¯

The image of the sower in Matthew 13:18ff has always resonated with me, as I have scattered lots of seeds in all sorts of ground: addicted, unbelieving, incarcerated, overworked, and often receptive. 

I have witnessed many people receive the Word with joy, drinking it into their thirsty souls.  I¯ve watched them grow before my eyes.  And yet for the countless Bible studies I¯ve led and individuals and families I¯ve visited, I¯ve seen relatively little fruit.

I don¯t know what¯s happened to most of the people I¯ve ministered to as chaplain of Skagit County Jail and in Tierra Nueva¯s migrant ministry.  Inmates have often gone off to prison, from which they¯ve been deported or released to a new life in some place unknown to me.  I rarely hear what happens to people who have heard the Word.  I¯ve clung to texts like Isaiah 55:10-11, which have brought me some comfort.

¯For as the rain and the snow come down from heaven, and do not return there without watering the earth, and making it bear and sprout, and furnishing seed to the sower and bread to the eater;

So shall my word be which goes forth from my mouth.  It shall not return to me empty, without accomplishing what I desire, and without succeeding in the matter for which I sent it.¯

Eighteen years ago I met a young man named Julio in Skagit County Jail.   At that time he was a scrappy gang banger from Stockton, California, caught up in PCP and crack cocaine addiction and dealing drugs for income.  I did one-on-one visits with him while he was in jail, and was increasingly drawn to him.   He called me ¯Pastor Robert¯. 

Julio and I hit it off, and when he was out of jail I began visiting him and his girlfriend in the apartment from which Julio sold drugs.  Julio asked me to read the Bible and to pray with them every week.  Our Bible studies were constantly interrupted by customers wanting to buy crack¯many of whom I knew from jail Bible studies. Julio would always invite everyone who came by to join in and learn about God.  He was a natural evangelist.  I loved him.

Julio and his girlfriend had two beautiful daughters together, which added more financial pressures and stress to their relationship. In spite of my best counseling, they broke up.  Julio took his daughters to live with his mom in Arizona.  He earned a living smuggling illegal immigrants across the Mexican border through the Arizona desert, a skill he'd learned from his stepfather. 

He would tell me how his drug addiction was taking a toll on his health.  It was hard to keep in contact with him as was constantly changing cell phone numbers.  Many times we were out of touch for months.  He was always on my heart.  My prayers would be answered when he¯d call me out of the blue and we¯d reconnect and pray together over the phone.  His young daughters would sometimes call me saying, ¯Pastor Robert, can you pray for my dad.¯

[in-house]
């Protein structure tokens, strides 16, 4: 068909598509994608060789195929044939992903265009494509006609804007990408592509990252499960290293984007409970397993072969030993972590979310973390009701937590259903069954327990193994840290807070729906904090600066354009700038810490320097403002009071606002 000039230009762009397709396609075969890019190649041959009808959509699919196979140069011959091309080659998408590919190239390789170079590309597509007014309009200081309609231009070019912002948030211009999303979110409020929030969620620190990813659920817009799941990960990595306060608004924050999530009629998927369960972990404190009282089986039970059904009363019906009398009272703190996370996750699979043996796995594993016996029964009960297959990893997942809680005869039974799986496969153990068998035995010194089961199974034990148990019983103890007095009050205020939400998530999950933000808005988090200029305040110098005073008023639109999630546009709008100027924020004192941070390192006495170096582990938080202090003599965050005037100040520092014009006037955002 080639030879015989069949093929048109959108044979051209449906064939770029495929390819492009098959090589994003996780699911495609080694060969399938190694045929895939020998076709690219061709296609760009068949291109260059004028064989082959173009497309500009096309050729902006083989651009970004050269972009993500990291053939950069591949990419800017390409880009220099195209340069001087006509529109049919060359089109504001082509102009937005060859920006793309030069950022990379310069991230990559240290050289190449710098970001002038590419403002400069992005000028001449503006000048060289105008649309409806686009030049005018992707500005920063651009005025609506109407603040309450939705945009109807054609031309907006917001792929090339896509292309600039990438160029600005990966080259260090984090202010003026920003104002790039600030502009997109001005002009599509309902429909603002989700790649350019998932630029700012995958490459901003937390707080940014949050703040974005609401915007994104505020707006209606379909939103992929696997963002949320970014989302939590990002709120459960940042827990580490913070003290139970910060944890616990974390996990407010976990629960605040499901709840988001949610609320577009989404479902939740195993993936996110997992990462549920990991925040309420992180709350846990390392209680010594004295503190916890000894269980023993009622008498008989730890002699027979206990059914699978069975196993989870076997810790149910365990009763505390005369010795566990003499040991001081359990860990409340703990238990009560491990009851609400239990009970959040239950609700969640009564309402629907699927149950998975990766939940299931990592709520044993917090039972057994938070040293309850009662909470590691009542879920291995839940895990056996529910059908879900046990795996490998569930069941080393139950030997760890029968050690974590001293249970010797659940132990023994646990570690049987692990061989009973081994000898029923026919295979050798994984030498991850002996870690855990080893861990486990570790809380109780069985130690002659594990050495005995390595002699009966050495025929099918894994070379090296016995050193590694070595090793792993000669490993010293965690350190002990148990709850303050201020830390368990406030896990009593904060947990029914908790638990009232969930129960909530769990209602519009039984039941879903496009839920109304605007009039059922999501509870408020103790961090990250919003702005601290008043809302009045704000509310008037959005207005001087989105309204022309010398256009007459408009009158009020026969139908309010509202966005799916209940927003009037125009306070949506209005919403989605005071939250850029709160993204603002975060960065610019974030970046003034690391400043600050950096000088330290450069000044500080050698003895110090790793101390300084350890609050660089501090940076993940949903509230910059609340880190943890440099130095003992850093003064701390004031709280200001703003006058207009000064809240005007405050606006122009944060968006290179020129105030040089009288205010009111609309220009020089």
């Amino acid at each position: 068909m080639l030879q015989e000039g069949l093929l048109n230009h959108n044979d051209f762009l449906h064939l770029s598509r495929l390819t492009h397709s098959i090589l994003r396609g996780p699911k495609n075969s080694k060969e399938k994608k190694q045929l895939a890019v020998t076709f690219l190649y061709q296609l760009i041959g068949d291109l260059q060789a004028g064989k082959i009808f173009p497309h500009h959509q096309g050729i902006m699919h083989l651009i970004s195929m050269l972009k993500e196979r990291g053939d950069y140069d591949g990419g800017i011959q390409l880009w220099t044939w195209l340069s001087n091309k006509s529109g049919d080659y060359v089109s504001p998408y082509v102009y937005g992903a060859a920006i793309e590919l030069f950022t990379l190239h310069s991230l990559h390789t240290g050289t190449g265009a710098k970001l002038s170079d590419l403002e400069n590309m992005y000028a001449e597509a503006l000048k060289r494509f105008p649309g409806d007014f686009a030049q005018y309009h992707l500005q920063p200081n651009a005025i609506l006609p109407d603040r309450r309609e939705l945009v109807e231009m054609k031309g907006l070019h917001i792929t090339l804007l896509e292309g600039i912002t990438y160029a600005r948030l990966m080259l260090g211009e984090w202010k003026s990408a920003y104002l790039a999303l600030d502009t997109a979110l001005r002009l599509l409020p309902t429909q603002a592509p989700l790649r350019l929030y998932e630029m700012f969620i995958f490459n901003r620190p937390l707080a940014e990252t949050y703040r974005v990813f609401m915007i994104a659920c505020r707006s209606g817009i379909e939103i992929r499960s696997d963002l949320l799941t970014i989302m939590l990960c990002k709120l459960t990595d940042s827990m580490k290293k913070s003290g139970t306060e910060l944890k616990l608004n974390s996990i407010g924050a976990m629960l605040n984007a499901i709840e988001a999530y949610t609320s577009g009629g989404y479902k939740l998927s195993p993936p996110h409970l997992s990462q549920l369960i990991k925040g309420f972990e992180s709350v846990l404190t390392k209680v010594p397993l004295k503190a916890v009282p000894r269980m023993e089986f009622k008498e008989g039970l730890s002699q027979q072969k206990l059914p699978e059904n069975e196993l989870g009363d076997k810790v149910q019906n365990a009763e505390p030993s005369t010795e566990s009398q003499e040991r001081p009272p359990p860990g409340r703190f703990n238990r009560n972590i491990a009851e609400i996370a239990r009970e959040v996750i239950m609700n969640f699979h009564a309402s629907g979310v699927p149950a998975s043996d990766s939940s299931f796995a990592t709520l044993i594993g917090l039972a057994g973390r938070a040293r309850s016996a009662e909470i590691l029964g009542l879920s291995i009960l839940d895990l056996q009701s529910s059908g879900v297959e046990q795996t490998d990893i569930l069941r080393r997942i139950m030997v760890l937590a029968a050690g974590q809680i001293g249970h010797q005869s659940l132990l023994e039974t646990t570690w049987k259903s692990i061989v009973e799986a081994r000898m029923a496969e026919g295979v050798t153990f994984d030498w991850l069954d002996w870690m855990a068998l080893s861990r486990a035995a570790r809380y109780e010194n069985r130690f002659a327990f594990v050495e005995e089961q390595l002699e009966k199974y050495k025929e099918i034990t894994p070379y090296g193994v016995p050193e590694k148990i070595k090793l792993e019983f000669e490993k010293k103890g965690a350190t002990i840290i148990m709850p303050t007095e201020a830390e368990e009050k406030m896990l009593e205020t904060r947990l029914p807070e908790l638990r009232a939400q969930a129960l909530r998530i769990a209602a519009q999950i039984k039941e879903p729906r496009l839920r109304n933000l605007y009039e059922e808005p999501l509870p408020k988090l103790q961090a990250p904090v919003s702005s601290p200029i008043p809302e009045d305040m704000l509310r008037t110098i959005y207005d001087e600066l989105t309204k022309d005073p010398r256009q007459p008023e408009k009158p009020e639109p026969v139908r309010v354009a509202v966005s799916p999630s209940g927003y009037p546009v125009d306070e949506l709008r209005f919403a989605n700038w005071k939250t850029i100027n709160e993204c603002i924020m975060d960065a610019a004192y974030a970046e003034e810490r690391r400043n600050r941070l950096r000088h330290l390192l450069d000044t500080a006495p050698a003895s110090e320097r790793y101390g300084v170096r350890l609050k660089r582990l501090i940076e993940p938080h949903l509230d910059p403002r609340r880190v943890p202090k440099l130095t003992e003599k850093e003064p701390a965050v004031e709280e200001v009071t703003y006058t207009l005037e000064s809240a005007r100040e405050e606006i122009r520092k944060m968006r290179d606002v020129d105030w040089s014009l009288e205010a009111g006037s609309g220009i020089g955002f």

I really felt my limitations as a pastor with this wily, beloved sheep, and have prayed for him all these years, imaging myself carrying him up and laying him before Jesus.  My love for Julio and longing to see him grow drove me closer to Jesus, asking for wisdom, training, more love, more of the Holy Spirit¯whatever was needed. 

Two weeks ago Julio called me out of the blue.  "Pastor Robert, I¯m leaving where I¯m at and I¯m moving back to Washington.  I¯m ready to surrender to Jesus and to work with you at Tierra Nueva!¯  He¯d been on a Greyhound bus for 2 ¯ days already and asked if I could pick him up.  He was three hours from Mount Vernon!

Julio moved into our Tierra Nueva building and has become part of our life again.  Last Sunday we baptized him.  He¯s been going out with us on missions to pray for people, and loves it. This has been deeply encouraging to me, and I¯m celebrating the realizing of Psalm 126:5-6.

¯Those who sow in tears shall reap with joyful shouting.  He who goes to and fro weeping, carrying his bag of seed, shall indeed come again with a shout of joy, bringing his sheaves with him.¯

Please pray for Julio as he starts out afresh as Jesus¯ disciple and our newest recruit.  Pray for his 15 and 17 year-old daughters, who are living on their own now in Mexico, and for their mom who is now in prison.   Lift them before the Good Shepherd, Jesus himself.  He knows where they are and how to bring them home.

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